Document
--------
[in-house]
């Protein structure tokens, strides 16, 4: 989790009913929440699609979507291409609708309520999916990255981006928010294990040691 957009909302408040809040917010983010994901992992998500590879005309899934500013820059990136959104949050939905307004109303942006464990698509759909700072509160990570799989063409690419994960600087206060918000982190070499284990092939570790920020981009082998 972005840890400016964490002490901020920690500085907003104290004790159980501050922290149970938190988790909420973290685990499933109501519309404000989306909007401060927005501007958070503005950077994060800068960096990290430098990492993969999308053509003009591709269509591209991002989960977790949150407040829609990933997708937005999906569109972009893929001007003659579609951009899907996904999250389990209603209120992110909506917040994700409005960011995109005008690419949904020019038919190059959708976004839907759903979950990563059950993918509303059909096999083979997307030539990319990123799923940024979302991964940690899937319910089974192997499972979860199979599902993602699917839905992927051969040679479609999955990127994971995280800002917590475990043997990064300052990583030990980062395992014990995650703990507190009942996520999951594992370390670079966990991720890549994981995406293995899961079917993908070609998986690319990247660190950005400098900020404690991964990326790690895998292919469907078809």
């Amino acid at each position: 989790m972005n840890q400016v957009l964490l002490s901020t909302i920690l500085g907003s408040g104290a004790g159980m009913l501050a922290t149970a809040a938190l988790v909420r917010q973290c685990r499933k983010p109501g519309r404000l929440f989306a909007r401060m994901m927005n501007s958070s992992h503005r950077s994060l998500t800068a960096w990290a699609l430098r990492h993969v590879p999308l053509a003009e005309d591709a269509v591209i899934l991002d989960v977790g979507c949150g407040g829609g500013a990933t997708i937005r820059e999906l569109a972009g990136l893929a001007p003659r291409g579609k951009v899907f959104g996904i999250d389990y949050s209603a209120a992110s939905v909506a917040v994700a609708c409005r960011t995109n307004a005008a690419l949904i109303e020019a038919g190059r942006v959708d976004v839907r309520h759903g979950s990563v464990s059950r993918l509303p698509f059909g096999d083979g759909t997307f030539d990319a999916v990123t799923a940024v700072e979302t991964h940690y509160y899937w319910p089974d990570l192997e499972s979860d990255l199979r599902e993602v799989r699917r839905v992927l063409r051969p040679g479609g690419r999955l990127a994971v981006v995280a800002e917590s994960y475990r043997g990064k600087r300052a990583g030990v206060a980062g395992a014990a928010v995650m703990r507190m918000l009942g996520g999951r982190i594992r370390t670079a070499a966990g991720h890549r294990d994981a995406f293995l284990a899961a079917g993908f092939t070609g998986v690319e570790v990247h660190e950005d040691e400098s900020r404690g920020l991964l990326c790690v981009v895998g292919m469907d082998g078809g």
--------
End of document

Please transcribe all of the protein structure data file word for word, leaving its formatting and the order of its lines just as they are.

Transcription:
[in-house]
């Protein structure tokens, strides 16, 4: 989790009913929440699609979507291409609708309520999916990255981006928010294990040691 957009909302408040809040917010983010994901992992998500590879005309899934500013820059990136959104949050939905307004109303942006464990698509759909700072509160990570799989063409690419994960600087206060918000982190070499284990092939570790920020981009082998 972005840890400016964490002490901020920690500085907003104290004790159980501050922290149970938190988790909420973290685990499933109501519309404000989306909007401060927005501007958070503005950077994060800068960096990290430098990492993969999308053509003009591709269509591209991002989960977790949150407040829609990933997708937005999906569109972009893929001007003659579609951009899907996904999250389990209603209120992110909506917040994700409005960011995109005008690419949904020019038919190059959708976004839907759903979950990563059950993918509303059909096999083979997307030539990319990123799923940024979302991964940690899937319910089974192997499972979860199979599902993602699917839905992927051969040679479609999955990127994971995280800002917590475990043997990064300052990583030990980062395992014990995650703990507190009942996520999951594992370390670079966990991720890549994981995406293995899961079917993908070609998986690319990247660190950005400098900020404690991964990326790690895998292919469907078809």
């Amino acid at each position: 989790m972005n840890q400016v957009l964490l002490s901020t909302i920690l500085g907003s408040g104290a004790g159980m009913l501050a922290t149970a809040a938190l988790v909420r917010q973290c685990r499933k983010p109501g519309r404000l929440f989306a909007r401060m994901m927005n501007s958070s992992h503005r950077s994060l998500t800068a960096w990290a699609l430098r990492h993969v590879p999308l053509a003009e005309d591709a269509v591209i899934l991002d989960v977790g979507c949150g407040g829609g500013a990933t997708i937005r820059e999906l569109a972009g990136l893929a001007p003659r291409g579609k951009v899907f959104g996904i999250d389990y949050s209603a209120a992110s939905v909506a917040v994700a609708c409005r960011t995109n307004a005008a690419l949904i109303e020019a038919g190059r942006v959708d976004v839907r309520h759903g979950s990563v464990s059950r993918l509303p698509f059909g096999d083979g759909t997307f030539d990319a999916v990123t799923a940024v700072e979302t991964h940690y509160y899937w319910p089974d990570l192997e499972s979860d990255l199979r599902e993602v799989r699917r839905v992927l063409r051969p040679g479609g690419r999955l990127a994971v981006v995280a800002e917590s994960y475990r043997g990064k600087r300052a990583g030990v206060a980062g395992a014990a928010v995650m703990r507190m918000l009942g996520g999951r982190i594992r370390t670079a070499a966990g991720h890549r294990d994981a995406f293995l284990a899961a079917g993908f092939t070609g998986v690319e570790v990247h660190e950005d040691e400098s900020r404690g920020l991964l990326c790690v981009v895998g292919m469907d082998g078809g």